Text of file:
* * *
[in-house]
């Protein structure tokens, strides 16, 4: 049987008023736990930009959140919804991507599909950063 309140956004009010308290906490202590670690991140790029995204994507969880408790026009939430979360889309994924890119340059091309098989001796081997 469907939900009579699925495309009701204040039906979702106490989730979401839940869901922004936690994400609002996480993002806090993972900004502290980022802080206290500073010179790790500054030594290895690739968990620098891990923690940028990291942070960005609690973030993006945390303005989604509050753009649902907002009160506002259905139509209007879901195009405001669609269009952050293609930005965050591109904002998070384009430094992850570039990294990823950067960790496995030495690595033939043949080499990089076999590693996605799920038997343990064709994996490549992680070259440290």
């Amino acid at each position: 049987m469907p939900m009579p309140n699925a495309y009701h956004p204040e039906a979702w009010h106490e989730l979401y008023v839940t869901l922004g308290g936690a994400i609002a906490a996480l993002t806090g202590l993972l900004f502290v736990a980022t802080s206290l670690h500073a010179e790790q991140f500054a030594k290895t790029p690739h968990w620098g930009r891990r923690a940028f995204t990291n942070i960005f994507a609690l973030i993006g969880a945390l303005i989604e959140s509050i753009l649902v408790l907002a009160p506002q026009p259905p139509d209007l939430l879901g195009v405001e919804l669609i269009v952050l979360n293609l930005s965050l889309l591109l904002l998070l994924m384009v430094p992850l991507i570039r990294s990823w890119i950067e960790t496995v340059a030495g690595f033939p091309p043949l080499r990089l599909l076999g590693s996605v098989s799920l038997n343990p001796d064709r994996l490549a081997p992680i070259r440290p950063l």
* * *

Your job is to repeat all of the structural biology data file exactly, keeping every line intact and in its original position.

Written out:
[in-house]
């Protein structure tokens, strides 16, 4: 049987008023736990930009959140919804991507599909950063 309140956004009010308290906490202590670690991140790029995204994507969880408790026009939430979360889309994924890119340059091309098989001796081997 469907939900009579699925495309009701204040039906979702106490989730979401839940869901922004936690994400609002996480993002806090993972900004502290980022802080206290500073010179790790500054030594290895690739968990620098891990923690940028990291942070960005609690973030993006945390303005989604509050753009649902907002009160506002259905139509209007879901195009405001669609269009952050293609930005965050591109904002998070384009430094992850570039990294990823950067960790496995030495690595033939043949080499990089076999590693996605799920038997343990064709994996490549992680070259440290």
């Amino acid at each position: 049987m469907p939900m009579p309140n699925a495309y009701h956004p204040e039906a979702w009010h106490e989730l979401y008023v839940t869901l922004g308290g936690a994400i609002a906490a996480l993002t806090g202590l993972l900004f502290v736990a980022t802080s206290l670690h500073a010179e790790q991140f500054a030594k290895t790029p690739h968990w620098g930009r891990r923690a940028f995204t990291n942070i960005f994507a609690l973030i993006g969880a945390l303005i989604e959140s509050i753009l649902v408790l907002a009160p506002q026009p259905p139509d209007l939430l879901g195009v405001e919804l669609i269009v952050l979360n293609l930005s965050l889309l591109l904002l998070l994924m384009v430094p992850l991507i570039r990294s990823w890119i950067e960790t496995v340059a030495g690595f033939p091309p043949l080499r990089l599909l076999g590693s996605v098989s799920l038997n343990p001796d064709r994996l490549a081997p992680i070259r440290p950063l």